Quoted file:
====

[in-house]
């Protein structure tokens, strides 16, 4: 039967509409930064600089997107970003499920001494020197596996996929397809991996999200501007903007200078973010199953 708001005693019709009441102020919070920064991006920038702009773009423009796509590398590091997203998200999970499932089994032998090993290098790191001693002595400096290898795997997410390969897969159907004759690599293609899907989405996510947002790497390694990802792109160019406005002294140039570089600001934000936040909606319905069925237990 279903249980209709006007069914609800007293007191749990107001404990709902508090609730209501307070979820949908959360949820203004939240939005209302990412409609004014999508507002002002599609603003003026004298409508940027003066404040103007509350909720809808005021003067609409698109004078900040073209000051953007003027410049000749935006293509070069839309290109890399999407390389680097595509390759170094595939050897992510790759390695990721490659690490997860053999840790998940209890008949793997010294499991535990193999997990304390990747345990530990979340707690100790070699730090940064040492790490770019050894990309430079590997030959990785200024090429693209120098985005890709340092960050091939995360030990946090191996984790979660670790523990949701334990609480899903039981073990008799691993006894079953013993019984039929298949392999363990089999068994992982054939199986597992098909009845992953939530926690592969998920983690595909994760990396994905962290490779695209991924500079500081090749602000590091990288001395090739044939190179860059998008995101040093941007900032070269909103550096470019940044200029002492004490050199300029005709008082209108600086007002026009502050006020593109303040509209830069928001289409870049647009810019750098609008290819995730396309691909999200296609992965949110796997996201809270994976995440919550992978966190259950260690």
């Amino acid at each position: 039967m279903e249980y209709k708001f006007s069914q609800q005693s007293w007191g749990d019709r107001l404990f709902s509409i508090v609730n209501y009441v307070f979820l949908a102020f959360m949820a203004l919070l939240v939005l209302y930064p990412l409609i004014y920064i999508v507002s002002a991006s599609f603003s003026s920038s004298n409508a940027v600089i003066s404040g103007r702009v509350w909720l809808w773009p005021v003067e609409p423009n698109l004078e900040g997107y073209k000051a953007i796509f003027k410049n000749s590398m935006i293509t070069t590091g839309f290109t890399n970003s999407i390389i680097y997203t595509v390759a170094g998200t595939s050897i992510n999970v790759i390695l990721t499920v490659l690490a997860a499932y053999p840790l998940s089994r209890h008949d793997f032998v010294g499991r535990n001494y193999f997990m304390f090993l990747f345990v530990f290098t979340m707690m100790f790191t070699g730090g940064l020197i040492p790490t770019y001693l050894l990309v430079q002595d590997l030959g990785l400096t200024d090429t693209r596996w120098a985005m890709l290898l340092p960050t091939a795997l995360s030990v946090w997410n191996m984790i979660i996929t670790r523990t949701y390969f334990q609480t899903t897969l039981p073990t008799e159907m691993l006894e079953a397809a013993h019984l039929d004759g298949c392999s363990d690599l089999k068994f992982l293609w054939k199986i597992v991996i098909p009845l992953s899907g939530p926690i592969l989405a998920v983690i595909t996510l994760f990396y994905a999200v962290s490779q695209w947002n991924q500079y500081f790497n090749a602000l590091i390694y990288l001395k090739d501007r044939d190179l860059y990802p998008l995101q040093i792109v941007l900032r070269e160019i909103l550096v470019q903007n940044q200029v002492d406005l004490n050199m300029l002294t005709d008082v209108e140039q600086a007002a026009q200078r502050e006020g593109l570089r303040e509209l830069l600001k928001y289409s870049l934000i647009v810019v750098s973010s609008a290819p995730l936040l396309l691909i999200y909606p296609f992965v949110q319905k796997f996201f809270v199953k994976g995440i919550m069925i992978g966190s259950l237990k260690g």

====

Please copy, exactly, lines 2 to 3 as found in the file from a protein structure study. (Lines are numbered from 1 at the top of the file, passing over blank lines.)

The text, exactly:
């Protein structure tokens, strides 16, 4: 039967509409930064600089997107970003499920001494020197596996996929397809991996999200501007903007200078973010199953 708001005693019709009441102020919070920064991006920038702009773009423009796509590398590091997203998200999970499932089994032998090993290098790191001693002595400096290898795997997410390969897969159907004759690599293609899907989405996510947002790497390694990802792109160019406005002294140039570089600001934000936040909606319905069925237990 279903249980209709006007069914609800007293007191749990107001404990709902508090609730209501307070979820949908959360949820203004939240939005209302990412409609004014999508507002002002599609603003003026004298409508940027003066404040103007509350909720809808005021003067609409698109004078900040073209000051953007003027410049000749935006293509070069839309290109890399999407390389680097595509390759170094595939050897992510790759390695990721490659690490997860053999840790998940209890008949793997010294499991535990193999997990304390990747345990530990979340707690100790070699730090940064040492790490770019050894990309430079590997030959990785200024090429693209120098985005890709340092960050091939995360030990946090191996984790979660670790523990949701334990609480899903039981073990008799691993006894079953013993019984039929298949392999363990089999068994992982054939199986597992098909009845992953939530926690592969998920983690595909994760990396994905962290490779695209991924500079500081090749602000590091990288001395090739044939190179860059998008995101040093941007900032070269909103550096470019940044200029002492004490050199300029005709008082209108600086007002026009502050006020593109303040509209830069928001289409870049647009810019750098609008290819995730396309691909999200296609992965949110796997996201809270994976995440919550992978966190259950260690």
């Amino acid at each position: 039967m279903e249980y209709k708001f006007s069914q609800q005693s007293w007191g749990d019709r107001l404990f709902s509409i508090v609730n209501y009441v307070f979820l949908a102020f959360m949820a203004l919070l939240v939005l209302y930064p990412l409609i004014y920064i999508v507002s002002a991006s599609f603003s003026s920038s004298n409508a940027v600089i003066s404040g103007r702009v509350w909720l809808w773009p005021v003067e609409p423009n698109l004078e900040g997107y073209k000051a953007i796509f003027k410049n000749s590398m935006i293509t070069t590091g839309f290109t890399n970003s999407i390389i680097y997203t595509v390759a170094g998200t595939s050897i992510n999970v790759i390695l990721t499920v490659l690490a997860a499932y053999p840790l998940s089994r209890h008949d793997f032998v010294g499991r535990n001494y193999f997990m304390f090993l990747f345990v530990f290098t979340m707690m100790f790191t070699g730090g940064l020197i040492p790490t770019y001693l050894l990309v430079q002595d590997l030959g990785l400096t200024d090429t693209r596996w120098a985005m890709l290898l340092p960050t091939a795997l995360s030990v946090w997410n191996m984790i979660i996929t670790r523990t949701y390969f334990q609480t899903t897969l039981p073990t008799e159907m691993l006894e079953a397809a013993h019984l039929d004759g298949c392999s363990d690599l089999k068994f992982l293609w054939k199986i597992v991996i098909p009845l992953s899907g939530p926690i592969l989405a998920v983690i595909t996510l994760f990396y994905a999200v962290s490779q695209w947002n991924q500079y500081f790497n090749a602000l590091i390694y990288l001395k090739d501007r044939d190179l860059y990802p998008l995101q040093i792109v941007l900032r070269e160019i909103l550096v470019q903007n940044q200029v002492d406005l004490n050199m300029l002294t005709d008082v209108e140039q600086a007002a026009q200078r502050e006020g593109l570089r303040e509209l830069l600001k928001y289409s870049l934000i647009v810019v750098s973010s609008a290819p995730l936040l396309l691909i999200y909606p296609f992965v949110q319905k796997f996201f809270v199953k994976g995440i919550m069925i992978g966190s259950l237990k260690g």